I took three days to go to Fairview, Montana, and see my sister-in-law graduate from high school. (Congratulations, Andi.) It amounted to three days of needed recharging of the creative batteries, some time for enjoying family and a slow pace.

On the 280-some-mile drive home yesterday, as my wife disappeared into her book and I sang along with the iPod — and God bless her for being OK with that — I had a bit of an epiphany about my current project and how to repair something that was lacking in it. Any road is usually good for such thinking, and the road through Eastern Montana is better than most. Long stretches of treeless plains and odd little buttes give the mind an excuse to focus when the eyes cannot.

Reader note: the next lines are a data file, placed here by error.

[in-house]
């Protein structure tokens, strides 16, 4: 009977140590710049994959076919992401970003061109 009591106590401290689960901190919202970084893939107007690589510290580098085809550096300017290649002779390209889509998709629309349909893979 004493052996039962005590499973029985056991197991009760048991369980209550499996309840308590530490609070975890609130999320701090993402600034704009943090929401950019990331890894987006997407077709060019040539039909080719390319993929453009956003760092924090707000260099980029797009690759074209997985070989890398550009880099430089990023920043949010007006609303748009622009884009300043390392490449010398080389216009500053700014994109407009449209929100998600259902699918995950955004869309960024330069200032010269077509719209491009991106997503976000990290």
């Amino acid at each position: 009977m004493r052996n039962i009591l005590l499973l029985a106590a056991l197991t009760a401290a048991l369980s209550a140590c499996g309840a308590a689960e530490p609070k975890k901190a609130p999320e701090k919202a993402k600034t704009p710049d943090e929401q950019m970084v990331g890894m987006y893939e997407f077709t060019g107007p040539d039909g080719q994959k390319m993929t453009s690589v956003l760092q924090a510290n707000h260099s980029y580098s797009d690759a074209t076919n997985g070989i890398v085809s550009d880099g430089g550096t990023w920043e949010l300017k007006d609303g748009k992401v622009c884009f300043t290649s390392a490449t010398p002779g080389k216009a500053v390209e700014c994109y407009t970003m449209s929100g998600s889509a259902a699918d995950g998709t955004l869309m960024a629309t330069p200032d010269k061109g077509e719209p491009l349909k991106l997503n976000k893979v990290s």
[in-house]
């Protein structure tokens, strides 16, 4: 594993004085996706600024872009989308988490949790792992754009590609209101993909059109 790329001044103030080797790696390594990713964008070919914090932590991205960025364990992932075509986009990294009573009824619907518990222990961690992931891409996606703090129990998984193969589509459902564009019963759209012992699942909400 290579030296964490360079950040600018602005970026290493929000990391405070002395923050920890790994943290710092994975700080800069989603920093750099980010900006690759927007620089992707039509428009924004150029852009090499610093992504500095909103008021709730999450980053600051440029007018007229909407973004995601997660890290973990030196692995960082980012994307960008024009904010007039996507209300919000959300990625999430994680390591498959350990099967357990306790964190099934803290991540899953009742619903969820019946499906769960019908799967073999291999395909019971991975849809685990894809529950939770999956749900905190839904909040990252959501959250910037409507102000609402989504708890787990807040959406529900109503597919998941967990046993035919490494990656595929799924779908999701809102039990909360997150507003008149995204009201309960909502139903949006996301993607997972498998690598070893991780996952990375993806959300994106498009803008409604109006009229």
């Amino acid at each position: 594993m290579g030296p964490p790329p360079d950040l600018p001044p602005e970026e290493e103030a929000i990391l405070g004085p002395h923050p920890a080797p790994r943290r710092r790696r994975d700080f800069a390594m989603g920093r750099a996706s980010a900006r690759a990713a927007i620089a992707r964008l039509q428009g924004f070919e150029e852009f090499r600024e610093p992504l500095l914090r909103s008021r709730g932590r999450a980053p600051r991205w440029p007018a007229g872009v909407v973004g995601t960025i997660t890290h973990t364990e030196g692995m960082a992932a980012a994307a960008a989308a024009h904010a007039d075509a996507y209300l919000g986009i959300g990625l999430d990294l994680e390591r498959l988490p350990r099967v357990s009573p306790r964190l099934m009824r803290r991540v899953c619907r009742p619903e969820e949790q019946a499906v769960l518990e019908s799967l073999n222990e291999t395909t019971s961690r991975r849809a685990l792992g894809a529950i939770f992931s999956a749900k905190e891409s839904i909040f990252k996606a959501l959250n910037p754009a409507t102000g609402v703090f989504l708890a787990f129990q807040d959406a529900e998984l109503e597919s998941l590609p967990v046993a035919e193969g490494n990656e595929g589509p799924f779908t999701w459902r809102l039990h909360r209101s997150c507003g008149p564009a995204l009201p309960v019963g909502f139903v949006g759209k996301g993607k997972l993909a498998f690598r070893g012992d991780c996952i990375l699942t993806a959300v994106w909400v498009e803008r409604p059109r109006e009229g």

So, today, armed with an the aforementioned epiphany, I set to work again, and plodded through 2,900-plus words and two new chapters. If I can liken my novel project to a house, my idea was more on the order of “say, a different approach with the eaves would look really nice” than it was “we’re going to have to bring the whole sumbitch down and start again.” And thank goodness for that.

At this point, the word count doesn’t mean a whole heck of a lot, as there are still many writing and editing sessions to go. Still, if you’re into numbers, here’s one: 41,471. In story terms, I’ve crossed the midway point. The best parts are yet to come (I hope).

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